The plant Kalanchoe pinnata was harvested by Pierre Sonnerat in Isle de France (Mauritius) and communicated to Lamarck who described it in 1786 as the Cotyledon pinnata. Subsequently, the Paris naturalist Christiaan Hendrik Persoon reclassified it in the Kalanchoe (calling it Calanchoe pinnata 1805-1807, with an orthographic variant). At the same time, in London, the botanist Richard Anthony Salisbury described the same plant from a specimen received from Bengal, under the name of Bryophyllum calycinum, and at the same time created the new genus Bryophyllum.
In Spanish it is called "Siempre Vivo", meaning Always Alive. In Tamil Nadu, it is called Tamil: ரணகள்ளி, romanized: Ranakalli. In West Bengal it is called Bengali: পাথরকুচি, romanized: Patharkuchi. It is also called "Leaf of Life" and "Wonder of the World" in the English speaking Caribbean. In Maharashtra state of india it is called Marathi: Panfuti, lit. 'whose leaves grow out from leaf'). In Odisha state of India, it is commonly known as Odia: ଅମରପୋଇ, romanized: Amarapoi, lit. 'deathless plant'. In the Philippines it is known as katakataka or kataka-taka which is an adjective meaning 'astonishing' or 'remarkable'. In Sri Lanka, it is called Sinhala: අක්කපාන, romanized: Akkapäna. In Brazil it is a medicinal plant, with several common names: flor-da-fortuna, folha-da-fortuna, folha-santa, coirama, courama, saião, erva-da-costa, folha-da-costa, etc., and frequently confused (in gardening) with Bryophyllum daigremontianum, syn. Kalanchoe laetivirens.
In temperate regions, Kalanchoe pinnata is grown as an indoor ornamental plant. Like most succulents, this one does not support frost. It is advisable to leave it in an environment not descending to less than 10 °C (50 °F). It prefers a well draining ground, which prevents its roots from rotting. In the tropics, Kalanchoe pinnata is grown outdoors in gardens. It is in general, by escaping from the gardens that it becomes naturalized.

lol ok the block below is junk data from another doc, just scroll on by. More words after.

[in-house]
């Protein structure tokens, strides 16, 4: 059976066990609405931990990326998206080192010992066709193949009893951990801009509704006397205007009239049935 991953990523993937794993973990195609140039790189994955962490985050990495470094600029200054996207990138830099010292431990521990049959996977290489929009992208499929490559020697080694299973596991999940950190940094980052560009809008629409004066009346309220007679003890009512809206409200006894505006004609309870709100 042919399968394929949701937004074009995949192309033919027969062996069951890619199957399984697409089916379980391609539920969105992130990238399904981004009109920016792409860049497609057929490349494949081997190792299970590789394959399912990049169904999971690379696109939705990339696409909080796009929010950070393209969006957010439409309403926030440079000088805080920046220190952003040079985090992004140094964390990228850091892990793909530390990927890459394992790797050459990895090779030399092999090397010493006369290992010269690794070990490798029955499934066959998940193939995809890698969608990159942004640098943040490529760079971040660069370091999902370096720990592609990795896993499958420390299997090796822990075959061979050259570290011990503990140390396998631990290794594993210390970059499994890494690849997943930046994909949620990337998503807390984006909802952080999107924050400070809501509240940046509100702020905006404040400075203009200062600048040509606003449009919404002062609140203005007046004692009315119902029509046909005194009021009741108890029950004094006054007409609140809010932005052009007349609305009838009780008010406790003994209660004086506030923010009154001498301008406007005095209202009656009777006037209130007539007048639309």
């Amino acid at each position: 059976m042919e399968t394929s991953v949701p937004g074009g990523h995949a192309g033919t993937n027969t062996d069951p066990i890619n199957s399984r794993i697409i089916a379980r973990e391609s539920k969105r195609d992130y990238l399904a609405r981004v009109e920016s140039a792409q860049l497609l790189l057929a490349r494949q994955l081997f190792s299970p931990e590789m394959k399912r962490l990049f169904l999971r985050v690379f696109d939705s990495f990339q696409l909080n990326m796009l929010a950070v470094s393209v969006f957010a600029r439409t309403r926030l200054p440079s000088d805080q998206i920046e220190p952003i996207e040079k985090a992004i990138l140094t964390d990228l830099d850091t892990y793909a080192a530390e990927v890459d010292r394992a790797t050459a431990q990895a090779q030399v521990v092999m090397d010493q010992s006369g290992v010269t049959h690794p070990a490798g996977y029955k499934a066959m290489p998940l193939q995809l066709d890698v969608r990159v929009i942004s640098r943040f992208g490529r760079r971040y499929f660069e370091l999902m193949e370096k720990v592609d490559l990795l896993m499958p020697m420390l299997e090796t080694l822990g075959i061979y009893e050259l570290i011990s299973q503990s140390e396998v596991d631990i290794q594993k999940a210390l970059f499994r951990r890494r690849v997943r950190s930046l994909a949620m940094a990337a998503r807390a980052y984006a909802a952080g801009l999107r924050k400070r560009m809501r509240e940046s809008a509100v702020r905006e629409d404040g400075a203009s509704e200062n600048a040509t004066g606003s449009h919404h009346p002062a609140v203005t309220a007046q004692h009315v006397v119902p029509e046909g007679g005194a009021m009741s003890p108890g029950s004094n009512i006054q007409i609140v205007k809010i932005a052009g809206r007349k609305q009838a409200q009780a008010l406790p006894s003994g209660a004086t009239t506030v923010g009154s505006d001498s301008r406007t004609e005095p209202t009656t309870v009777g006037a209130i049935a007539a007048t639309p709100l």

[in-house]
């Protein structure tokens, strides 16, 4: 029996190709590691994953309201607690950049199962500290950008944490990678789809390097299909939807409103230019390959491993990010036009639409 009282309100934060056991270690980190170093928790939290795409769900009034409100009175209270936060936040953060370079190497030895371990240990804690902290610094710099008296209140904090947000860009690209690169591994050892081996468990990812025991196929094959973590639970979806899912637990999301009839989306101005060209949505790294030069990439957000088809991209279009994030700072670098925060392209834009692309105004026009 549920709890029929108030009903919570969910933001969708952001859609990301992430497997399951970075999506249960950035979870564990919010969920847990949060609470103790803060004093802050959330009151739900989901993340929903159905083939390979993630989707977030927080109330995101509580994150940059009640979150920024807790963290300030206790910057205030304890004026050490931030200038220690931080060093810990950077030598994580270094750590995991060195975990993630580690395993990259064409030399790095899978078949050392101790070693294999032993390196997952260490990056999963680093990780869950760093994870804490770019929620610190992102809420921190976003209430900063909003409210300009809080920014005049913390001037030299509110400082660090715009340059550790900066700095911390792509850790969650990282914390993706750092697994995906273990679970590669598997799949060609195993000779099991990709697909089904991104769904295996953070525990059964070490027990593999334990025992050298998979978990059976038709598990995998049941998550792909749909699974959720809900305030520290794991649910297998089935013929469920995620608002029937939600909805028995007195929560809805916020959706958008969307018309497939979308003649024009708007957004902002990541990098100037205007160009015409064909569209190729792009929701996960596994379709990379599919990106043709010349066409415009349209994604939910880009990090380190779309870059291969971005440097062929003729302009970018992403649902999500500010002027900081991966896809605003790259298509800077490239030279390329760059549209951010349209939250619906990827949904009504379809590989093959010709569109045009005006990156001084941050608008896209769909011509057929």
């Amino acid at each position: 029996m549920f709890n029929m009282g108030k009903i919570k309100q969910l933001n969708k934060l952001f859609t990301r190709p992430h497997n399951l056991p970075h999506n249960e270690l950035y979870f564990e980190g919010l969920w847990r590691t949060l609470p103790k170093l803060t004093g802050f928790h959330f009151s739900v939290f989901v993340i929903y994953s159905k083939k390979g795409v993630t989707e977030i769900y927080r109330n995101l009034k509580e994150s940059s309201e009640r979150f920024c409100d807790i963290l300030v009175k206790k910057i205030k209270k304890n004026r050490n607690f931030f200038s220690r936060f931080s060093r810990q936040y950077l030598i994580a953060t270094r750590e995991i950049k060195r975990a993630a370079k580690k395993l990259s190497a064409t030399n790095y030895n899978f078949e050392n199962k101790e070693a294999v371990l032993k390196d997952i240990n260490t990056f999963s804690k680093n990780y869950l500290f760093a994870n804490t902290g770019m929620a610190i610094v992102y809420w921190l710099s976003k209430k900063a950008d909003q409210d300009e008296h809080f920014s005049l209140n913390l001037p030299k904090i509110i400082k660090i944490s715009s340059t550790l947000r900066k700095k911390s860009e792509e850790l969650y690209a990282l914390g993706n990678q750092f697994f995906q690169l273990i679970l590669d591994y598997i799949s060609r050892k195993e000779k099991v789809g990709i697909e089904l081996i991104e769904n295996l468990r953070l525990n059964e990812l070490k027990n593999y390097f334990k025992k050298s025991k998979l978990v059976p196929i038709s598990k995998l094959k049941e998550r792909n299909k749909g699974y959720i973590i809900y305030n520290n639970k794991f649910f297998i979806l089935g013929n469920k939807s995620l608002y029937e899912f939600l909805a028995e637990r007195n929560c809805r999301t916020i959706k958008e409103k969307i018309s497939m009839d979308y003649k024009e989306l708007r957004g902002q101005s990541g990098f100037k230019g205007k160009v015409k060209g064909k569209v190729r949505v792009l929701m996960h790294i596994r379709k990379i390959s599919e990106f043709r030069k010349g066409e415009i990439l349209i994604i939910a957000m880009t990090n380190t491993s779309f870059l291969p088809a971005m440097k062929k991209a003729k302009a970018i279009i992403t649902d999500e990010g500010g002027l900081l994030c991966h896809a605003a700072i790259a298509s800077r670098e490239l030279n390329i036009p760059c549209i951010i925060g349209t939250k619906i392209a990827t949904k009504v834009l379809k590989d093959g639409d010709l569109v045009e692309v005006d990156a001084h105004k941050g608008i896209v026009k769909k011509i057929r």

Toxicity and traditional medicine
In common with other Crassulaceae (such as the genera Tylecodon, Cotyledon and Adromischus), Bryophyllum pinnatum has been found to contain bufadienolide cardiac glycosides These can cause cardiac poisoning, particularly in grazing animals.
In traditional medicine, the juice of the leaves is also used for kidney stones, although there is ongoing research and some scientific evidence for this use but further research is required. In the French West Indies, Kalanchoe pinnata, called zeb maltet, is used in local application against headaches. For the people of the Amazon, kalanchoe has multiple uses: the Creoles use it roasted against inflammations and cancer and as an infusion, and as a popular remedy for fevers. Against headaches, Palikur rubs their forehead with a mixture of kalanchoe leaf juice with coconut oil.
Phytochemical studies of Kalanchoe pinnata have identified the presence of triterpenes, steroid, phenanthrene, flavonoid, flavones, chalcones, taraxasterol, aurones, phenolic acid, caffeic acid, syringic acid, malic, oxalic, ferulic acid and organic acid. Bufadienolides and phenanthrene are toxic compounds. Two calves fed for 48 hours with K. pinnata have been reported to have died due to ataxia and severe cardiac arrhythmia.
Bryophyllum pinnatum illustrated in Flora de Filipinas by Francisco Manuel Blanco (O.S.A.)
Red Pierrot butterfly is resting on edge of a phylloclade.